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Thread: Sodium Intake - Systolic Blood Pressure Increase

  1. #1
    Join Date
    May 2009

    Sodium Intake - Systolic Blood Pressure Increase

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    As a 52 y.o., 185ish lb., long term moderate intensity but consistent exercising male, I have enjoyed blood pressure readings on the low side since I can remember. (approx. 110/65.)

    Over the past ten days, I've made a concerted effort to attain ketosis and I have been consuming a half teaspoon of sea salt daily, (per Volek & Phinney,) in addition to liberally sprinkling it on my food. (I didn't touch salt for about a 30 year stretch at one point, accepting the C.W . that it, along with dietary fat, is "evil.")

    I have a home BP device, and I have noticed a definite increase in my systolic BP readings. Approx. 132/65.

    Implications? Cause for concern?

    Thanks !

  2. #2
    Join Date
    May 2012
    Salt most definitely increases blood pressure due to additional water retention, but as long as you're somewhat active and your kidneys are normal functioning, then this increase should be VERY temparary at best. You can keep tabs on it if you want, but I wouldn't worry about it.
    Last edited by Drumroll; 10-26-2012 at 08:18 AM.

  3. #3
    Join Date
    Oct 2009
    Perhaps all those 'no salt' years have made you more sensitive to salt--or perhaps you are one of those people who is naturally sensitive to salt but you never knew it because you abstained.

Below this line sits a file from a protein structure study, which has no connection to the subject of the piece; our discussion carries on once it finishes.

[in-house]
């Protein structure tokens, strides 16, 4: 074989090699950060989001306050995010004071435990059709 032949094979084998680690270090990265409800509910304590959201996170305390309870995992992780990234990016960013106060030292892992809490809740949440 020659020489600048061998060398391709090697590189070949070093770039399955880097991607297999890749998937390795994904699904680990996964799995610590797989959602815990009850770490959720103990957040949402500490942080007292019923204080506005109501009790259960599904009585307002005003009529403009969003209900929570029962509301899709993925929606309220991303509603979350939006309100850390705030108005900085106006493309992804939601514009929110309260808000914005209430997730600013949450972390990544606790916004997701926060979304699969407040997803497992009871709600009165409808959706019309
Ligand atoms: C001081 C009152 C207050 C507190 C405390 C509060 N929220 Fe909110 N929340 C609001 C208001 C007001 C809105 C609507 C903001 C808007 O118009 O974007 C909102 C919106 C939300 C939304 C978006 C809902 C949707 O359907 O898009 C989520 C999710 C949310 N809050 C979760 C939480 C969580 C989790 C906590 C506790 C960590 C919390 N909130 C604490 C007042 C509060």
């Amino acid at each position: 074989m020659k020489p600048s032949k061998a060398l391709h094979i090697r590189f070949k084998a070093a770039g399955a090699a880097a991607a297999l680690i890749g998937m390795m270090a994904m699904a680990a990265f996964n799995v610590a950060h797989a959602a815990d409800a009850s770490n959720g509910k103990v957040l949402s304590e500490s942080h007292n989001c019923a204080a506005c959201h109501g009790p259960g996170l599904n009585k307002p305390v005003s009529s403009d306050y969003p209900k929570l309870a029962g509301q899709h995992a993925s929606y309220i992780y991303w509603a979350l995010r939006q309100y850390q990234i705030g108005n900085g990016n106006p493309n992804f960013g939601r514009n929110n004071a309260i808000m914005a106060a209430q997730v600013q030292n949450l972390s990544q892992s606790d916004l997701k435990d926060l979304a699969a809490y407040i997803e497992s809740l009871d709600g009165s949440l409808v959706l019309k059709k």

I would watch it for a while to see whether you need to use a little less or whether you body just needed time to adjust.

    If you happen to be sensitive to salt, you need to take that into consideration re your BP.

    For example, I tend to run low BP, and even salting my food liberally doesn't affect my BP in any way, but I have other friends who have to be very careful with salt in order to control their BP.

  4. #4
    Join Date
    Apr 2012
    Doesn't look like your diastolic number has increased at all which is great!! I would probably continue to monitor it, but I don't think it's a problem. It becomes a bigger issue when the systolic and diastolic numbers start getting closer together.

  5. #5
    Join Date
    Mar 2012
    Southern California
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    CW is right on that point, at least. Salt increases your body's water retention, an increased amount of water in your body and blood vessels leads to higher blood pressure. I used to be a salt hound myself, and I've discovered that after deliberately cutting out most of the sodium in my diet, that I've become more sensitive to salt in both my tastes and in my body's reaction to it. It's normal.
    F 28/5'4/100 lbs

    "I'm not a psychopath, I'm a high-functioning sociopath; do your research."

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